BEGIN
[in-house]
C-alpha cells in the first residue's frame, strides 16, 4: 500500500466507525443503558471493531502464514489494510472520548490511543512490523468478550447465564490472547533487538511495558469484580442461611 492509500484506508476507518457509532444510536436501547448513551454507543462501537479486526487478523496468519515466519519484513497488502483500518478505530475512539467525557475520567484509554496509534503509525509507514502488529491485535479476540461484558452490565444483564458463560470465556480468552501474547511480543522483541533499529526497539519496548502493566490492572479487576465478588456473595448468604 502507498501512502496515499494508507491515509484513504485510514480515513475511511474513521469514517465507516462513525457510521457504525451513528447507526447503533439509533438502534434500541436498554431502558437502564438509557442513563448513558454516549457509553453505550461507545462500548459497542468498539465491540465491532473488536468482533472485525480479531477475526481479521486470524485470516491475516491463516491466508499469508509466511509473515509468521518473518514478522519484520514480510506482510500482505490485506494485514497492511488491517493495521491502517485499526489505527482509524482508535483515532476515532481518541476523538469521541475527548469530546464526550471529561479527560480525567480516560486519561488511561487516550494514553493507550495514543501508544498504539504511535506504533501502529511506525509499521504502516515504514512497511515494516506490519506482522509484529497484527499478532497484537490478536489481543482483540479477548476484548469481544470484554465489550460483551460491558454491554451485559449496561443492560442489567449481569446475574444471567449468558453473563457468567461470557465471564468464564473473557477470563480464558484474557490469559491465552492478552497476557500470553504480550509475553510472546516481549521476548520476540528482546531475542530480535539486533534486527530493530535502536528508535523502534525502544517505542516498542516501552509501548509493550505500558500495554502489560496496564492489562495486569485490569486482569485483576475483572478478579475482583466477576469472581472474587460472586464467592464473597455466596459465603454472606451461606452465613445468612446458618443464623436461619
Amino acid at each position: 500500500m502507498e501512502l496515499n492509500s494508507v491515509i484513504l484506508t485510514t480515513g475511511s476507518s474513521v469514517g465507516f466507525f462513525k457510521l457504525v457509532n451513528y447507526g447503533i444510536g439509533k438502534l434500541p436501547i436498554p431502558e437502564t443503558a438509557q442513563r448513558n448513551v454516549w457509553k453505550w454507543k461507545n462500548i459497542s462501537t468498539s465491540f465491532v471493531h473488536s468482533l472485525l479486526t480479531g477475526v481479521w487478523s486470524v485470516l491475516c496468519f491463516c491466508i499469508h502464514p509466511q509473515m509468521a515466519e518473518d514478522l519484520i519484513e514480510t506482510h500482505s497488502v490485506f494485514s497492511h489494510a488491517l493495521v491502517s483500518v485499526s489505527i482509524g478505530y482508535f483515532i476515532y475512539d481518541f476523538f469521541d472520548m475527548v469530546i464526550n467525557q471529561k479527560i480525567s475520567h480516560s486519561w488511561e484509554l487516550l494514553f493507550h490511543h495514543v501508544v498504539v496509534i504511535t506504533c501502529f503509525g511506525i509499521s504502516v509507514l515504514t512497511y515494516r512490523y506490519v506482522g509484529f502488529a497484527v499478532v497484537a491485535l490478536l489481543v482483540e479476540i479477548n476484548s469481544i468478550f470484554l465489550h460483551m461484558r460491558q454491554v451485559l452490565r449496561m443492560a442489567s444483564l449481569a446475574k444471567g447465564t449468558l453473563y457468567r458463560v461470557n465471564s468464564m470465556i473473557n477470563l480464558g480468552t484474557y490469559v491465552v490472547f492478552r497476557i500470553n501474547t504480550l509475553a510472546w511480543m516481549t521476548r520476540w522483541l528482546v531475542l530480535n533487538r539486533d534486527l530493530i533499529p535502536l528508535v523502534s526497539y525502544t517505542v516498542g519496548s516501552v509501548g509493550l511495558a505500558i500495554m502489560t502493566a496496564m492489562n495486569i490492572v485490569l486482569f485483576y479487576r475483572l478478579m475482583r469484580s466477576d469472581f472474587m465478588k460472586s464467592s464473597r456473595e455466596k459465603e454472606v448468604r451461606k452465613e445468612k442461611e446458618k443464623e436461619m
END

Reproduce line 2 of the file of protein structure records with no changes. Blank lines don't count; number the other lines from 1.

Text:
C-alpha cells in the first residue's frame, strides 16, 4: 500500500466507525443503558471493531502464514489494510472520548490511543512490523468478550447465564490472547533487538511495558469484580442461611 492509500484506508476507518457509532444510536436501547448513551454507543462501537479486526487478523496468519515466519519484513497488502483500518478505530475512539467525557475520567484509554496509534503509525509507514502488529491485535479476540461484558452490565444483564458463560470465556480468552501474547511480543522483541533499529526497539519496548502493566490492572479487576465478588456473595448468604 502507498501512502496515499494508507491515509484513504485510514480515513475511511474513521469514517465507516462513525457510521457504525451513528447507526447503533439509533438502534434500541436498554431502558437502564438509557442513563448513558454516549457509553453505550461507545462500548459497542468498539465491540465491532473488536468482533472485525480479531477475526481479521486470524485470516491475516491463516491466508499469508509466511509473515509468521518473518514478522519484520514480510506482510500482505490485506494485514497492511488491517493495521491502517485499526489505527482509524482508535483515532476515532481518541476523538469521541475527548469530546464526550471529561479527560480525567480516560486519561488511561487516550494514553493507550495514543501508544498504539504511535506504533501502529511506525509499521504502516515504514512497511515494516506490519506482522509484529497484527499478532497484537490478536489481543482483540479477548476484548469481544470484554465489550460483551460491558454491554451485559449496561443492560442489567449481569446475574444471567449468558453473563457468567461470557465471564468464564473473557477470563480464558484474557490469559491465552492478552497476557500470553504480550509475553510472546516481549521476548520476540528482546531475542530480535539486533534486527530493530535502536528508535523502534525502544517505542516498542516501552509501548509493550505500558500495554502489560496496564492489562495486569485490569486482569485483576475483572478478579475482583466477576469472581472474587460472586464467592464473597455466596459465603454472606451461606452465613445468612446458618443464623436461619